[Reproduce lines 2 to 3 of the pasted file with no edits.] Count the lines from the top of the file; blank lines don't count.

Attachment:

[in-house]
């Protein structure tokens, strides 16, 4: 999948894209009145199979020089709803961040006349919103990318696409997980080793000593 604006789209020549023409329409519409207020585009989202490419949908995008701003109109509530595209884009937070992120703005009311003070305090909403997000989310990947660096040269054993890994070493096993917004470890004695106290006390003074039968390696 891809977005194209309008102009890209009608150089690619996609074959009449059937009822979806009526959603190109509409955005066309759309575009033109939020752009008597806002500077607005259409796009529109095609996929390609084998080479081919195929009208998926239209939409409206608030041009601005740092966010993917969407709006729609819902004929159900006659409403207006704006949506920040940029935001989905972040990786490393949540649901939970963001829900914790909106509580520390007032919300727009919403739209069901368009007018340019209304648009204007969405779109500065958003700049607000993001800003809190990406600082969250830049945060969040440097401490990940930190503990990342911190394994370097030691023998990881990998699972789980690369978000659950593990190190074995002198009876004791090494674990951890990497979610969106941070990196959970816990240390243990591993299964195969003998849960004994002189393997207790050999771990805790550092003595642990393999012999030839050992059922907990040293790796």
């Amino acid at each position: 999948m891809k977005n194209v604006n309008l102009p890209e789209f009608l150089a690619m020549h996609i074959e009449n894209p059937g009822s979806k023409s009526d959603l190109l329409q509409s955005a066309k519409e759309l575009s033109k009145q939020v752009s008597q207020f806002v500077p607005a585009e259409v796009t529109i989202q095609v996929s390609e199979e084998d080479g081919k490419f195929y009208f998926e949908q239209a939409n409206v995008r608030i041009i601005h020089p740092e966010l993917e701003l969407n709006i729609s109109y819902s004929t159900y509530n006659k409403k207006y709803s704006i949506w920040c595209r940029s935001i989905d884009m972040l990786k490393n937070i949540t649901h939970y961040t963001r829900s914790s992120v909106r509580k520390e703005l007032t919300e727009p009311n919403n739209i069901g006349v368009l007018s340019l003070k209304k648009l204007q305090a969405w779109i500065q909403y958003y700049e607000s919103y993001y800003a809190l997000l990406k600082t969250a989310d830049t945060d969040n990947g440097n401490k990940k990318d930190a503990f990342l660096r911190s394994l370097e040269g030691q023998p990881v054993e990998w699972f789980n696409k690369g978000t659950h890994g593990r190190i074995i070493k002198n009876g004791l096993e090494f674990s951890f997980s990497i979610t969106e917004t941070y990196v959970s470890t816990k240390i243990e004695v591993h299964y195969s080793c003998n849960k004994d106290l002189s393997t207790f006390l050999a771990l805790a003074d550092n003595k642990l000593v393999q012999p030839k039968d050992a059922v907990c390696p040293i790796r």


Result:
């Protein structure tokens, strides 16, 4: 999948894209009145199979020089709803961040006349919103990318696409997980080793000593 604006789209020549023409329409519409207020585009989202490419949908995008701003109109509530595209884009937070992120703005009311003070305090909403997000989310990947660096040269054993890994070493096993917004470890004695106290006390003074039968390696 891809977005194209309008102009890209009608150089690619996609074959009449059937009822979806009526959603190109509409955005066309759309575009033109939020752009008597806002500077607005259409796009529109095609996929390609084998080479081919195929009208998926239209939409409206608030041009601005740092966010993917969407709006729609819902004929159900006659409403207006704006949506920040940029935001989905972040990786490393949540649901939970963001829900914790909106509580520390007032919300727009919403739209069901368009007018340019209304648009204007969405779109500065958003700049607000993001800003809190990406600082969250830049945060969040440097401490990940930190503990990342911190394994370097030691023998990881990998699972789980690369978000659950593990190190074995002198009876004791090494674990951890990497979610969106941070990196959970816990240390243990591993299964195969003998849960004994002189393997207790050999771990805790550092003595642990393999012999030839050992059922907990040293790796």
């Amino acid at each position: 999948m891809k977005n194209v604006n309008l102009p890209e789209f009608l150089a690619m020549h996609i074959e009449n894209p059937g009822s979806k023409s009526d959603l190109l329409q509409s955005a066309k519409e759309l575009s033109k009145q939020v752009s008597q207020f806002v500077p607005a585009e259409v796009t529109i989202q095609v996929s390609e199979e084998d080479g081919k490419f195929y009208f998926e949908q239209a939409n409206v995008r608030i041009i601005h020089p740092e966010l993917e701003l969407n709006i729609s109109y819902s004929t159900y509530n006659k409403k207006y709803s704006i949506w920040c595209r940029s935001i989905d884009m972040l990786k490393n937070i949540t649901h939970y961040t963001r829900s914790s992120v909106r509580k520390e703005l007032t919300e727009p009311n919403n739209i069901g006349v368009l007018s340019l003070k209304k648009l204007q305090a969405w779109i500065q909403y958003y700049e607000s919103y993001y800003a809190l997000l990406k600082t969250a989310d830049t945060d969040n990947g440097n401490k990940k990318d930190a503990f990342l660096r911190s394994l370097e040269g030691q023998p990881v054993e990998w699972f789980n696409k690369g978000t659950h890994g593990r190190i074995i070493k002198n009876g004791l096993e090494f674990s951890f997980s990497i979610t969106e917004t941070y990196v959970s470890t816990k240390i243990e004695v591993h299964y195969s080793c003998n849960k004994d106290l002189s393997t207790f006390l050999a771990l805790a003074d550092n003595k642990l000593v393999q012999p030839k039968d050992a059922v907990c390696p040293i790796r």